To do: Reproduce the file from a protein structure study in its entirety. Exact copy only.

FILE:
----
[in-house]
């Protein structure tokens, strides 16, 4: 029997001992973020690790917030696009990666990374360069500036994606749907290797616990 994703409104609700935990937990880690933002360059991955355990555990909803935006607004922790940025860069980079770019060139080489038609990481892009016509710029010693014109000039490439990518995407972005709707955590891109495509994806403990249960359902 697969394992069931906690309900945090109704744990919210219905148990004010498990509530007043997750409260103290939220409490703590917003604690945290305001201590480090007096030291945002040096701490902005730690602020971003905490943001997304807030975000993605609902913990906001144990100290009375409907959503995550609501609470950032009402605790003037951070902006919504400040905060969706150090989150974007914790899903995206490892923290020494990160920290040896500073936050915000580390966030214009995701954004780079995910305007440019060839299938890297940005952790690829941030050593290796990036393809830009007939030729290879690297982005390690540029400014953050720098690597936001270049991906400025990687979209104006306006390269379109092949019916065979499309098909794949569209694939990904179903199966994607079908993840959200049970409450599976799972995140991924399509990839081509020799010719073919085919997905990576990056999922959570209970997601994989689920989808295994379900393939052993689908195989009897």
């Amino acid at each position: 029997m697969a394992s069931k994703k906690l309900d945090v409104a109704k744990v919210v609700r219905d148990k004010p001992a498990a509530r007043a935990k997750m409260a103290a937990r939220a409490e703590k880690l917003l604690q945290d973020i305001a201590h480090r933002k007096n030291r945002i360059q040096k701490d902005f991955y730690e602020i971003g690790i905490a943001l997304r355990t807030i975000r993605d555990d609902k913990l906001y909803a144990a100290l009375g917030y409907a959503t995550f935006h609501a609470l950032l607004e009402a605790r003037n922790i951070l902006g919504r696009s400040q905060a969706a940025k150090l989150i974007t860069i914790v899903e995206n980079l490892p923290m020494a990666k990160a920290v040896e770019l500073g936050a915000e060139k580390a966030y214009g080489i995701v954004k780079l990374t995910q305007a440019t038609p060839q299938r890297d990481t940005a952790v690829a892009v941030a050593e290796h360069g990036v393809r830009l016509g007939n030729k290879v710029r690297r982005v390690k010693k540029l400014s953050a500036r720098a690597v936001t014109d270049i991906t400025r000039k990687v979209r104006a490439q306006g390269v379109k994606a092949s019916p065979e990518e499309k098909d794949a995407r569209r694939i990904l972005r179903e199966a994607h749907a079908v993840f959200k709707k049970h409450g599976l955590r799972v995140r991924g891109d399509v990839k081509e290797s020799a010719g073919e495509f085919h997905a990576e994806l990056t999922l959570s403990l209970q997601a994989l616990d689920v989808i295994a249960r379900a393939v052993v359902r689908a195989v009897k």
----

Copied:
[in-house]
């Protein structure tokens, strides 16, 4: 029997001992973020690790917030696009990666990374360069500036994606749907290797616990 994703409104609700935990937990880690933002360059991955355990555990909803935006607004922790940025860069980079770019060139080489038609990481892009016509710029010693014109000039490439990518995407972005709707955590891109495509994806403990249960359902 697969394992069931906690309900945090109704744990919210219905148990004010498990509530007043997750409260103290939220409490703590917003604690945290305001201590480090007096030291945002040096701490902005730690602020971003905490943001997304807030975000993605609902913990906001144990100290009375409907959503995550609501609470950032009402605790003037951070902006919504400040905060969706150090989150974007914790899903995206490892923290020494990160920290040896500073936050915000580390966030214009995701954004780079995910305007440019060839299938890297940005952790690829941030050593290796990036393809830009007939030729290879690297982005390690540029400014953050720098690597936001270049991906400025990687979209104006306006390269379109092949019916065979499309098909794949569209694939990904179903199966994607079908993840959200049970409450599976799972995140991924399509990839081509020799010719073919085919997905990576990056999922959570209970997601994989689920989808295994379900393939052993689908195989009897």
């Amino acid at each position: 029997m697969a394992s069931k994703k906690l309900d945090v409104a109704k744990v919210v609700r219905d148990k004010p001992a498990a509530r007043a935990k997750m409260a103290a937990r939220a409490e703590k880690l917003l604690q945290d973020i305001a201590h480090r933002k007096n030291r945002i360059q040096k701490d902005f991955y730690e602020i971003g690790i905490a943001l997304r355990t807030i975000r993605d555990d609902k913990l906001y909803a144990a100290l009375g917030y409907a959503t995550f935006h609501a609470l950032l607004e009402a605790r003037n922790i951070l902006g919504r696009s400040q905060a969706a940025k150090l989150i974007t860069i914790v899903e995206n980079l490892p923290m020494a990666k990160a920290v040896e770019l500073g936050a915000e060139k580390a966030y214009g080489i995701v954004k780079l990374t995910q305007a440019t038609p060839q299938r890297d990481t940005a952790v690829a892009v941030a050593e290796h360069g990036v393809r830009l016509g007939n030729k290879v710029r690297r982005v390690k010693k540029l400014s953050a500036r720098a690597v936001t014109d270049i991906t400025r000039k990687v979209r104006a490439q306006g390269v379109k994606a092949s019916p065979e990518e499309k098909d794949a995407r569209r694939i990904l972005r179903e199966a994607h749907a079908v993840f959200k709707k049970h409450g599976l955590r799972v995140r991924g891109d399509v990839k081509e290797s020799a010719g073919e495509f085919h997905a990576e994806l990056t999922l959570s403990l209970q997601a994989l616990d689920v989808i295994a249960r379900a393939v052993v359902r689908a195989v009897k």